[Networked] Memory Institutions: Social Remembering, Privatization and its Discontents
79 Pages Posted: 18 Jan 2008 Last revised: 31 Mar 2016
Memory institutions are social entities that select, document, contextualize, preserve, index and thus canonize elements of humanity's culture, historical narratives, individual and collective memories. Archives, museums and libraries are paradigmatic examples for traditional memory institutions. Content-sharing platforms, social networks, peer-to-peer file-sharing infrastructures, digital images agencies, online music stores and search engines' utilities represent emerging novel entities with a de-facto derivative function as networked memory institutions. This article includes an in-depth inquiry regarding the manners in which digitization and networked communication technologies implicate on the identity, structure and attributes of society's memory institutions. More specifically, I focus on privatization processes that networked memory institutions are increasingly undergoing. My basic hypothesis is that the transformation from tangible/analogue preservation to digitized cultural retrieval tends to result in intense privatization of society's memory institutions - both traditional and novel ones. Among other aspects, I examine the fundamental role of copyright law in facilitating and supporting these dynamics of privatization.
The article then analyzes the consequences of privatizing memory institutions in the light of their unique social functions in a democratic culture. Commercialization and unequal participation are two elements that characterize privatized memory institutions and that may conflict with a democratic vision of social remembering. Privatized memory institutions also avoid institutional separation between the social function of cultural production and the social function of cultural preservation. The resulted outcome is that groups and sectors with dominant positions in contemporary media are able to reproduce, leverage and manipulate their social dominance from one generation to another. The power to remember, as well as the power to forget, is thus gradually being concentrated in clusters of commercial enterprises with very particular interests, beliefs, ideologies and preferences.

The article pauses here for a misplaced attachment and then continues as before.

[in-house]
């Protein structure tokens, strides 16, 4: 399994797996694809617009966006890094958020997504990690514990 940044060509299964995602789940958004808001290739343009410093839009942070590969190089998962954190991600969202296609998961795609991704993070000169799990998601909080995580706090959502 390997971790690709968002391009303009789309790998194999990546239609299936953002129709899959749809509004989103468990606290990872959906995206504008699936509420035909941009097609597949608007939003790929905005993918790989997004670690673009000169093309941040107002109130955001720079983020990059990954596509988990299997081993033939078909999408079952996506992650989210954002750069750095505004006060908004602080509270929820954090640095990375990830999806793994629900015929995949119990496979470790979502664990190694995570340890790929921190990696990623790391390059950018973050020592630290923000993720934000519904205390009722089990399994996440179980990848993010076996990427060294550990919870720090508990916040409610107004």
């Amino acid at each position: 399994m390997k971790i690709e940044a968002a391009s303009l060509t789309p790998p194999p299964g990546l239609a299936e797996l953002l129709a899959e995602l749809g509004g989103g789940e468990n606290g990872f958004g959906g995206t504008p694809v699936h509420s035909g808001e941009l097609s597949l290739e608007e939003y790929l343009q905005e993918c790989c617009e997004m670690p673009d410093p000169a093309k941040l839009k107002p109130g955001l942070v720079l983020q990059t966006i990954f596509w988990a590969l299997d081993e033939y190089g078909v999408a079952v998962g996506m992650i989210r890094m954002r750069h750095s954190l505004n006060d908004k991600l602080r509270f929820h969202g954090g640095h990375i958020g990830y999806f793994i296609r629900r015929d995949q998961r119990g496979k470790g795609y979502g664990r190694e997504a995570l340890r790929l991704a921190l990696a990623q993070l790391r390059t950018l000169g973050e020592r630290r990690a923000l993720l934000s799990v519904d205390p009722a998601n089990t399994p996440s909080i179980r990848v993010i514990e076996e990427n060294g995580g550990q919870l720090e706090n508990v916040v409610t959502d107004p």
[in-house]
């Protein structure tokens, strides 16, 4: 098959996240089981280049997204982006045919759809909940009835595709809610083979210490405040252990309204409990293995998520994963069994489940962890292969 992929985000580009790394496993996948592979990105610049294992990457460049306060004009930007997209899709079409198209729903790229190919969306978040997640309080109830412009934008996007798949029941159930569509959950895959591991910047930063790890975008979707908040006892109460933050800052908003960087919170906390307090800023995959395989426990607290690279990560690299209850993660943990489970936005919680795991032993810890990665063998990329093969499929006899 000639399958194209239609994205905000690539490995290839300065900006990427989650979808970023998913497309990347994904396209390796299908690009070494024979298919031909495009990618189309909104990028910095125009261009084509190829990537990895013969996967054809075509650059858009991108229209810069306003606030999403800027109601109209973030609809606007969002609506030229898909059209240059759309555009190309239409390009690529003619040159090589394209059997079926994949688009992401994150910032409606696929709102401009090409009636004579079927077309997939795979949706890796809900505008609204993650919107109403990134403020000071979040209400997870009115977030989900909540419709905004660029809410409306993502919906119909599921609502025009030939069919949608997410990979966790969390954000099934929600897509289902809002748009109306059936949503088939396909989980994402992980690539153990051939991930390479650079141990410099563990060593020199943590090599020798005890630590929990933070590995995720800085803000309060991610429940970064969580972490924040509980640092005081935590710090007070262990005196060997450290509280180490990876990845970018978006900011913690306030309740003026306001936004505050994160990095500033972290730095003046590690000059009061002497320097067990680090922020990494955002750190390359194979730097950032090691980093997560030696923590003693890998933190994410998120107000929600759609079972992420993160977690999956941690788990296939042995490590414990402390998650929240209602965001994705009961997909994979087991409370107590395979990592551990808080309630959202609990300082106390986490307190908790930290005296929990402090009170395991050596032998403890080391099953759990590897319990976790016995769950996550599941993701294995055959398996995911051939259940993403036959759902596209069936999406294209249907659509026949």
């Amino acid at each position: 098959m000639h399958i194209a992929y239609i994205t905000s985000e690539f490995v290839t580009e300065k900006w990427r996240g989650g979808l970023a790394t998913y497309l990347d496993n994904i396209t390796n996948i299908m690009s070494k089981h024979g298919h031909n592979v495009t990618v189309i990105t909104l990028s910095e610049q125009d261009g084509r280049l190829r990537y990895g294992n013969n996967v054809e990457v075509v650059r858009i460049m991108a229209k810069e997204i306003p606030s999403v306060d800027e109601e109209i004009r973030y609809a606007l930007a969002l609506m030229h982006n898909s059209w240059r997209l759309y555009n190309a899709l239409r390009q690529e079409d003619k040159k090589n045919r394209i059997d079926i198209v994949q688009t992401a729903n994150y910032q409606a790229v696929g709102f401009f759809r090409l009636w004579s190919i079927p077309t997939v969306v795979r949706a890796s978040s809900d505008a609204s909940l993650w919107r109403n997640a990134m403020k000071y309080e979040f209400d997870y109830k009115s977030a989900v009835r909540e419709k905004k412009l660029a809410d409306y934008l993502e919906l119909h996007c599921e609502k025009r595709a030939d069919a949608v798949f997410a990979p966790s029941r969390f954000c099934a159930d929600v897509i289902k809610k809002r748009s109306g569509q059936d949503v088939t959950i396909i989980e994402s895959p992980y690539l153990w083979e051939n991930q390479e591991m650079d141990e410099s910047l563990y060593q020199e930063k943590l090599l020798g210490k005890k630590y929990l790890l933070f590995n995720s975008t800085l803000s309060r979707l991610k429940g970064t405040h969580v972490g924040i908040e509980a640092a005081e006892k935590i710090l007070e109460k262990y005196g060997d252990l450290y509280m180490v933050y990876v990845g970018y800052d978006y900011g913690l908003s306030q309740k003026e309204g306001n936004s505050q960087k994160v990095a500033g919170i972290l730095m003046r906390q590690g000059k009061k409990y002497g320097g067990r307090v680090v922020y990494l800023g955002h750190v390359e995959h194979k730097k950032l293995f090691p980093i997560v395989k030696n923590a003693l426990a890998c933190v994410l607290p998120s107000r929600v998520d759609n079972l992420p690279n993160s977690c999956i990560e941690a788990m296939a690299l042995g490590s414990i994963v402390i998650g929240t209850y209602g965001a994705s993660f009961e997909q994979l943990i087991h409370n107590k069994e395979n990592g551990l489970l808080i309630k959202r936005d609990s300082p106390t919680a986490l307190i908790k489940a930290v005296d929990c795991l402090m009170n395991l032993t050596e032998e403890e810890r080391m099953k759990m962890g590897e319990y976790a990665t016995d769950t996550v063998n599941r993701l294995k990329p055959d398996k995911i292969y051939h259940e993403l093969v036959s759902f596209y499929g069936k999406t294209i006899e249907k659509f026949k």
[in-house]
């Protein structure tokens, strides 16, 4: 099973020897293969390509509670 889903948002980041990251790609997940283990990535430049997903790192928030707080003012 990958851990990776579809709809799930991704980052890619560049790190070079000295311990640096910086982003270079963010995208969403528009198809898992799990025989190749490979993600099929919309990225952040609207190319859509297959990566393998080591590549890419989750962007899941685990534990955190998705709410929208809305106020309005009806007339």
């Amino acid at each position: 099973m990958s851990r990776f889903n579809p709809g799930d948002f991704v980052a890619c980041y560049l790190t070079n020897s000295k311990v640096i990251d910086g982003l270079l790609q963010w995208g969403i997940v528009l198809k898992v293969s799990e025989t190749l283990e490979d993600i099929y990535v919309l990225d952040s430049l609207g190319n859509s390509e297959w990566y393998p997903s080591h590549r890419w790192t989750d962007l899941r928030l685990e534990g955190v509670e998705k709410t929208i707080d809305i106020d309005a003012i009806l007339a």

I conclude with several reform proposals for deprivatizing networked memory institutions. As general matter of policy, reduced copyright protection is also likely to result in an equilibrium that strengthens the capacities of public-oriented memory institutions while reducing the incentives - and therefore the dominance - of commercial intermediaries entering this field. More specifically, I focus on two distinct types of reforms. One type of reform proposals focuses on ex-ante copyright privileges for networked memory institutions. The second type of reforms introduces my novel proposal to impose ex-post obligations on networked memory institutions. I argue that deprivatization of memory institutions requires also regulation that takes into account and moderates imbalanced proprietary regimes of networked memory institutions. Based on this argument, I offer a complementary set of reciprocal share-alike obligations that come on top of the general ex-ante privileges that memory institutions should benefit from.
Keywords: Memory Institutions, Copyright, Fair-Use, Social Remembering, Privatization
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